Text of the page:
The angler’s name wasn’t Santiago nor did he have a giant marlin on the end of his line, but Anthony Pinner can certainly relate to Hemingway’s great tale as he and his kayak were taken on a ride by a giant sea bass he hooked near Southern California’s San Clemente Island.
Paul Friedman reports that Pinner was a part of a group of dozen kayakers that hitched a ride aboard Ricky Perez’s Black Pearl to fish Pyramid Cove, one of many hot spots anglers like to frequent among the Channel Islands.
Perez noticed three of the kayaks were at least a mile from shore and in an area that wasn’t great for fishing. After VHF radio calls to the anglers went unanswered, he launched his 10-foot zodiac to investigate and moments later discovered Pinner’s plight — a bent rod kissing ocean, hooked onto something massive, that had been pulling him out to sea for the last 45 minutes.
Perez thought the catch could be one of three things: thresher shark, mako shark, or giant sea bass — a fish that was once plentiful in Southern California waters and fished for both commercially and sport until they were almost wiped out entirely. The species was placed on the endangered list in 1982 and due to a slow reproduction rate, remains critically endangered today.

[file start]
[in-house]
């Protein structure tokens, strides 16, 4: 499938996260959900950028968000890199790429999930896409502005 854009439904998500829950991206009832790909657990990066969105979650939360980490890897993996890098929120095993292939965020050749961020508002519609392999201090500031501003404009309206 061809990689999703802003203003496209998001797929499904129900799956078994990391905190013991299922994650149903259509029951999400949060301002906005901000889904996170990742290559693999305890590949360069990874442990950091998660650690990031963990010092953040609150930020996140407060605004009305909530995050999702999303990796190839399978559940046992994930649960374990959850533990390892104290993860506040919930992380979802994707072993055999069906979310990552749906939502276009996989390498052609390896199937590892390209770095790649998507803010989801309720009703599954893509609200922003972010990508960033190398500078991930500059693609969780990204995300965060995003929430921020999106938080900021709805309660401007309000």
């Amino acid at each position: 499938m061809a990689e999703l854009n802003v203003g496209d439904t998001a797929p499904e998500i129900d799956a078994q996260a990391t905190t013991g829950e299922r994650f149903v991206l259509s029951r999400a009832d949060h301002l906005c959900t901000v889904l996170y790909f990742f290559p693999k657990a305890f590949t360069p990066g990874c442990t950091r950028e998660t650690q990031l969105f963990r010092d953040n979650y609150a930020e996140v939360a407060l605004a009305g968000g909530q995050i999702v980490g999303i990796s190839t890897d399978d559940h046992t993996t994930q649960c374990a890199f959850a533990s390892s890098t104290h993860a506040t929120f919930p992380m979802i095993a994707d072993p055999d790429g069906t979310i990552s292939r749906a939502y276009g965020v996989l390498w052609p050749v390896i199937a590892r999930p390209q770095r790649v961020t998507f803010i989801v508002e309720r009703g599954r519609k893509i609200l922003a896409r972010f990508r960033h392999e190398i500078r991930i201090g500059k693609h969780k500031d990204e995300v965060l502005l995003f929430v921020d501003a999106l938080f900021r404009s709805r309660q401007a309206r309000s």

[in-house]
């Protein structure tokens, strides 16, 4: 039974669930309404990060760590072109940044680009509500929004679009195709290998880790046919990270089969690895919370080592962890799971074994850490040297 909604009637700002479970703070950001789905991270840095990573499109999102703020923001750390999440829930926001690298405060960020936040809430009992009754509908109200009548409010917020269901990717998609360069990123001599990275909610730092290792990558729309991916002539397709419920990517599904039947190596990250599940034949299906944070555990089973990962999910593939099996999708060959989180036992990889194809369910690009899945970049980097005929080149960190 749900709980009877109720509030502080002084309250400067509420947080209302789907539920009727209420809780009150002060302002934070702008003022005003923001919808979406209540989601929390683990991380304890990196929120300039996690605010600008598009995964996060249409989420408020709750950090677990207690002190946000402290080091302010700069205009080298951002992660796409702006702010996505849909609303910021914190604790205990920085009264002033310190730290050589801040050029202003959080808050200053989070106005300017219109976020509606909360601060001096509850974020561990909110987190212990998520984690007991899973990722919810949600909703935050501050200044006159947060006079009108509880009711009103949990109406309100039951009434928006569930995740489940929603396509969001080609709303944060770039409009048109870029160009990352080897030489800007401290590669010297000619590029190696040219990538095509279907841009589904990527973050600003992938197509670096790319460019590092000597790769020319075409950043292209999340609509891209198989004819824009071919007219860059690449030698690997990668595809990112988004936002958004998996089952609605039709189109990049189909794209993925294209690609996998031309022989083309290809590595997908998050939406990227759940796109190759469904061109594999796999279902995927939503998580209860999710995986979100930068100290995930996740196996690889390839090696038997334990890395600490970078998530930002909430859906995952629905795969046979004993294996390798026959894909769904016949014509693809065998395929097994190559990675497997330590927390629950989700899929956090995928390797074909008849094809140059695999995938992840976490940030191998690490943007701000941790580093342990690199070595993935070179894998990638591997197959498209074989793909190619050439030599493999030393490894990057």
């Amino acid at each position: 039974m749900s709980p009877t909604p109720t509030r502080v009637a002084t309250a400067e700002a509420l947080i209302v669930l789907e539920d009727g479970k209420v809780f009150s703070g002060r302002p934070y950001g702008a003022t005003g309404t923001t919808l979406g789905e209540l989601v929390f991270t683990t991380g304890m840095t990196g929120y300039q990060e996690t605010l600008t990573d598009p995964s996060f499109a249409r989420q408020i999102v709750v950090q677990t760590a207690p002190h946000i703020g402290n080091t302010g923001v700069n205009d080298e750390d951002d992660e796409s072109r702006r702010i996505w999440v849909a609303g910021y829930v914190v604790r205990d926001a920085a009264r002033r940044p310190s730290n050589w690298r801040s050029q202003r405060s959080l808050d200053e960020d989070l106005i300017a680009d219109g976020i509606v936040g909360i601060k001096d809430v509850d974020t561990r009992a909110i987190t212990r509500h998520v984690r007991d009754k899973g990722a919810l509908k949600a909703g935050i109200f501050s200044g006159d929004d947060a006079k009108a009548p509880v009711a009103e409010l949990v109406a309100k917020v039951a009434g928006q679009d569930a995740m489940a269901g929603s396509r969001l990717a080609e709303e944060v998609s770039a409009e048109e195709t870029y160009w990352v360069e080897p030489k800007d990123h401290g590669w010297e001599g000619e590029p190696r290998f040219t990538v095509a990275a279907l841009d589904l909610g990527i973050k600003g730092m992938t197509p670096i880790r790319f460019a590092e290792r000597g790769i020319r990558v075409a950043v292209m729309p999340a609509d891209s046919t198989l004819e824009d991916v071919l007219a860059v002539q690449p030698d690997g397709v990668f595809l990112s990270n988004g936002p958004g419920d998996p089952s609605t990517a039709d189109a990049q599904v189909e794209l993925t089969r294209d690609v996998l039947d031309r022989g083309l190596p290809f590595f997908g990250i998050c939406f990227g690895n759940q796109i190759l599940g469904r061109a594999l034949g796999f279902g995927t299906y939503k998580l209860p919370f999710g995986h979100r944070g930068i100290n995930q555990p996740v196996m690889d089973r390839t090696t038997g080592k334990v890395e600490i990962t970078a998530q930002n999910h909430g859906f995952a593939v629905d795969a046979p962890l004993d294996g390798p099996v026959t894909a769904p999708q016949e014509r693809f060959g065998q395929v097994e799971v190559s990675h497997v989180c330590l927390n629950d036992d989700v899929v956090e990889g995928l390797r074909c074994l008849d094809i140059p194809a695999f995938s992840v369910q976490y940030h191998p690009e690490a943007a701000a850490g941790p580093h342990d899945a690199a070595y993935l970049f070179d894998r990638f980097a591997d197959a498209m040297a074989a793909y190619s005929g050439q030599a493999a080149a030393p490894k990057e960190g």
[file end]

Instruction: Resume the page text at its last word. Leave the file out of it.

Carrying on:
After latching Pinner’s kayak to his boat, Perez helped the angler bring in the mystery catch. 10 minutes later, they saw the goliath: a giant sea bass in the 225-250 lb. range.
“Once I got the hook out, it bolted back down towards the bottom and looked no worse for the battle,” said Perez.
The International Game Fish Association‘s all-tackle record record for giant sea bass is 563 1/2 pounds, caught by James McAdam Jr. off of Anacapa Island in 1968, which lies 70 miles or so northwest of where Pinner landed his.